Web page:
Randy Metcalf/Tucson Local Media
Doug Ducey at the 2015 State of the State
Yesterday I wrote a post condemning Ducey's decision to take money donated to help living post-9/11 veterans and use it to keep cemeteries for veterans running. My headline was, Vets Join Arizona's "Budget Balanced on the Backs of" List. A line from the post:
Let this be a wake-up call to people who think these sons of bitches hold anything—other than cutting taxes for corporations—sacred.
I sent it to Chelo Grubb, the Weekly's web editor, for her to put on The Range. A little while later, she sent me an email saying Ducey had backed down, so my post was on hold. Consider this a replacement for that post and a retraction of the above unpublished quote.
Contrary to my assertion, Ducey & Co. do consider something sacred other than corporate tax cuts: their heads, which were nearly bit off by veterans groups and Republican legislators. Parents and educators can yell all they want about Republicans withholding funding from schools. No problem. Courts can even tell the legislature its cuts are illegal to the tune of $330 million. Republicans appeal the decision, and Ducey talks tough but does nothing. College students and their parents can raise a fuss over regular increases in college tuition because state funding for universities keeps getting cut. Ducey says students need to pay their fair share of the cost of college. The governor can brush off those complaints with a quick swipe of his hand. But he learned an important lesson from his latest attempt at a funding sweep. Don't mess with vets.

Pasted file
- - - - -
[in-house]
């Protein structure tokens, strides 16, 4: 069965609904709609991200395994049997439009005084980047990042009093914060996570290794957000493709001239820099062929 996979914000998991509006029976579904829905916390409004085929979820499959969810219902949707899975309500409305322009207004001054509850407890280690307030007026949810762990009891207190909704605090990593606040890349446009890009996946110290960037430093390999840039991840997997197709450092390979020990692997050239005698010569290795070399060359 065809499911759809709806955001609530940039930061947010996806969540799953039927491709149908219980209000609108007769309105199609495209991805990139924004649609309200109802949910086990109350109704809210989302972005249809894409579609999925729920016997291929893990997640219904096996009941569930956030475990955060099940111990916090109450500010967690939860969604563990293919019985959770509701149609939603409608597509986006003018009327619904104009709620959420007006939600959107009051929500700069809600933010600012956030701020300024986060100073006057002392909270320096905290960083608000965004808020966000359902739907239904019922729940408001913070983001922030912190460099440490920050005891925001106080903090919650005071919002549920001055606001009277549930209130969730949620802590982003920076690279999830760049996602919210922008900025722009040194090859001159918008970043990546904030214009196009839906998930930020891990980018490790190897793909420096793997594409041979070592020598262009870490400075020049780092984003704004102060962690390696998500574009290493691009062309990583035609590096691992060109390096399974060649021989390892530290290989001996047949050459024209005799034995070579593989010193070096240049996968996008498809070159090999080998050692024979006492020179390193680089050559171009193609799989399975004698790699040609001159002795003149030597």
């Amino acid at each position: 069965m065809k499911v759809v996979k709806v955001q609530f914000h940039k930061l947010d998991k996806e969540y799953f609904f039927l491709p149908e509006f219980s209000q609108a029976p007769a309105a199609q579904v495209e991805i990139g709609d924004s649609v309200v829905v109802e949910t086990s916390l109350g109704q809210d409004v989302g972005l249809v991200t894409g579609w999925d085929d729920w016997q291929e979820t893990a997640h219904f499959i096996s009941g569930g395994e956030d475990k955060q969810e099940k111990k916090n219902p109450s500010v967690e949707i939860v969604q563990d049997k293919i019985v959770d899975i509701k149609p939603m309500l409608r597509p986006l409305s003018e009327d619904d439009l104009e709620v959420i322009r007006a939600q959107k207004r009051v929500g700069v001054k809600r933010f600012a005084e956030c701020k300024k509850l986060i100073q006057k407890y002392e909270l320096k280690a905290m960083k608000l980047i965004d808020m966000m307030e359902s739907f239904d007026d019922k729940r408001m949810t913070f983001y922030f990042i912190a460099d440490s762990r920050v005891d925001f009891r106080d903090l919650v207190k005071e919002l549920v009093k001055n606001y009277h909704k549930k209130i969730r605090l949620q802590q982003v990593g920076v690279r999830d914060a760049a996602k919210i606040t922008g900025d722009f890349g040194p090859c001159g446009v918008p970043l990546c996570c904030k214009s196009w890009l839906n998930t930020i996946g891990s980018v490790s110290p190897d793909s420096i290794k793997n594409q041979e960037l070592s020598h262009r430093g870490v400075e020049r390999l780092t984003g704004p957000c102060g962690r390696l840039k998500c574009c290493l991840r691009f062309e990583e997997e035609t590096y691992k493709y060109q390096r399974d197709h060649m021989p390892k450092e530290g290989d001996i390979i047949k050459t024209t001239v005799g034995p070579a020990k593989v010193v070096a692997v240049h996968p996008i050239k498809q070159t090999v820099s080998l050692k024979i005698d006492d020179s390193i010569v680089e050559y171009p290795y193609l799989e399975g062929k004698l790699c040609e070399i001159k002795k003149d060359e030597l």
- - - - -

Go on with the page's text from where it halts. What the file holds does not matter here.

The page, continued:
Ducey's change of heart shouldn't be the end of this story about the donated money. It says on the Arizona Department of Veterans' Services web page
, the money "directly impacts the lives of Arizona's heroes," and that's what it should do. But it's not happening. Ted Vogt, Ducey's chief of operations, said the original plan to sweep the fund wasn't such a big deal (a word of advice to Ted: Never use a phrase like "not a big deal" when referring to veterans) because the fund has $5 million in its coffers. He failed to mention the reason for the unused balance. The advisory committee hasn't decided how to spend the money—because, I guess, they figure Arizona's veterans are doing just fine. The $5 million unused balance is a scandal which was brought to light by the hubbub over Ducey's proposed sweep. The governor's next move should be to make sure the committee does its job and spends the donated funds to offer veterans much needed, and much deserved, help.